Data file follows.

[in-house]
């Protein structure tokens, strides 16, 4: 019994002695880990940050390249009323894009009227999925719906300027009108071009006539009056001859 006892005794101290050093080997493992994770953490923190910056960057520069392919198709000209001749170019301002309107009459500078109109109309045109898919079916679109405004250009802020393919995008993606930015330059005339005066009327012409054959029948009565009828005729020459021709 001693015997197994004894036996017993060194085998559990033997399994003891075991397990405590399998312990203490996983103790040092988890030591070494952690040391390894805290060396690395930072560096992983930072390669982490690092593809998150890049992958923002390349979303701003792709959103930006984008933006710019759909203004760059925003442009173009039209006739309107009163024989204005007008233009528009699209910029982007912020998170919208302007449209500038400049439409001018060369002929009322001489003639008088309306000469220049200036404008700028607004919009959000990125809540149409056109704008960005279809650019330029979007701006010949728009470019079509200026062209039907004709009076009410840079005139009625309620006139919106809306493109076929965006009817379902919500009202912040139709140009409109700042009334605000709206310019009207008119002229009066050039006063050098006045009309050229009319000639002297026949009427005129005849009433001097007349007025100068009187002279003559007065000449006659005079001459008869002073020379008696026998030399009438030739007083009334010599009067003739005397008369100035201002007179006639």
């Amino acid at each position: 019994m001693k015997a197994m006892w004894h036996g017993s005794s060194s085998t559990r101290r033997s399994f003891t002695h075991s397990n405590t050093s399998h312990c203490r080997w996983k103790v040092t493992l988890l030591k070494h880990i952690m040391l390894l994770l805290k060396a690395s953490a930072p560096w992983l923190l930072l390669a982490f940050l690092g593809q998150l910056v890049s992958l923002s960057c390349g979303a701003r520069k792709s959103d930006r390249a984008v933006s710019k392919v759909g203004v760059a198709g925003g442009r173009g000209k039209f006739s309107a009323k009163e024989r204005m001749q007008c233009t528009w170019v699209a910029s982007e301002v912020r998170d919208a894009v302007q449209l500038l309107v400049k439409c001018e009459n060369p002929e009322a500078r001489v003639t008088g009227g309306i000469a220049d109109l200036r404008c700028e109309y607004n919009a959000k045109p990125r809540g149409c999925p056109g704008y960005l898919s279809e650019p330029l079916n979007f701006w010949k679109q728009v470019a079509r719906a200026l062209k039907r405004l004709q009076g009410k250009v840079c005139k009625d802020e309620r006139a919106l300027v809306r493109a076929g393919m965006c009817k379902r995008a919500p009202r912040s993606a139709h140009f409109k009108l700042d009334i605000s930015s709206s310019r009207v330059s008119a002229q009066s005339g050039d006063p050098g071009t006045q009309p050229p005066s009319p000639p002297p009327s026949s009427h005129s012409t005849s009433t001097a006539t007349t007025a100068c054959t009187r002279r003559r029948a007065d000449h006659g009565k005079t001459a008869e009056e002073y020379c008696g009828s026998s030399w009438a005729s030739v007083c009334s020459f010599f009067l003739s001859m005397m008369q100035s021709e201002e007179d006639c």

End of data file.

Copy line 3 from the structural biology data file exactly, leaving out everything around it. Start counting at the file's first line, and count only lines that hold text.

């Amino acid at each position: 019994m001693k015997a197994m006892w004894h036996g017993s005794s060194s085998t559990r101290r033997s399994f003891t002695h075991s397990n405590t050093s399998h312990c203490r080997w996983k103790v040092t493992l988890l030591k070494h880990i952690m040391l390894l994770l805290k060396a690395s953490a930072p560096w992983l923190l930072l390669a982490f940050l690092g593809q998150l910056v890049s992958l923002s960057c390349g979303a701003r520069k792709s959103d930006r390249a984008v933006s710019k392919v759909g203004v760059a198709g925003g442009r173009g000209k039209f006739s309107a009323k009163e024989r204005m001749q007008c233009t528009w170019v699209a910029s982007e301002v912020r998170d919208a894009v302007q449209l500038l309107v400049k439409c001018e009459n060369p002929e009322a500078r001489v003639t008088g009227g309306i000469a220049d109109l200036r404008c700028e109309y607004n919009a959000k045109p990125r809540g149409c999925p056109g704008y960005l898919s279809e650019p330029l079916n979007f701006w010949k679109q728009v470019a079509r719906a200026l062209k039907r405004l004709q009076g009410k250009v840079c005139k009625d802020e309620r006139a919106l300027v809306r493109a076929g393919m965006c009817k379902r995008a919500p009202r912040s993606a139709h140009f409109k009108l700042d009334i605000s930015s709206s310019r009207v330059s008119a002229q009066s005339g050039d006063p050098g071009t006045q009309p050229p005066s009319p000639p002297p009327s026949s009427h005129s012409t005849s009433t001097a006539t007349t007025a100068c054959t009187r002279r003559r029948a007065d000449h006659g009565k005079t001459a008869e009056e002073y020379c008696g009828s026998s030399w009438a005729s030739v007083c009334s020459f010599f009067l003739s001859m005397m008369q100035s021709e201002e007179d006639c």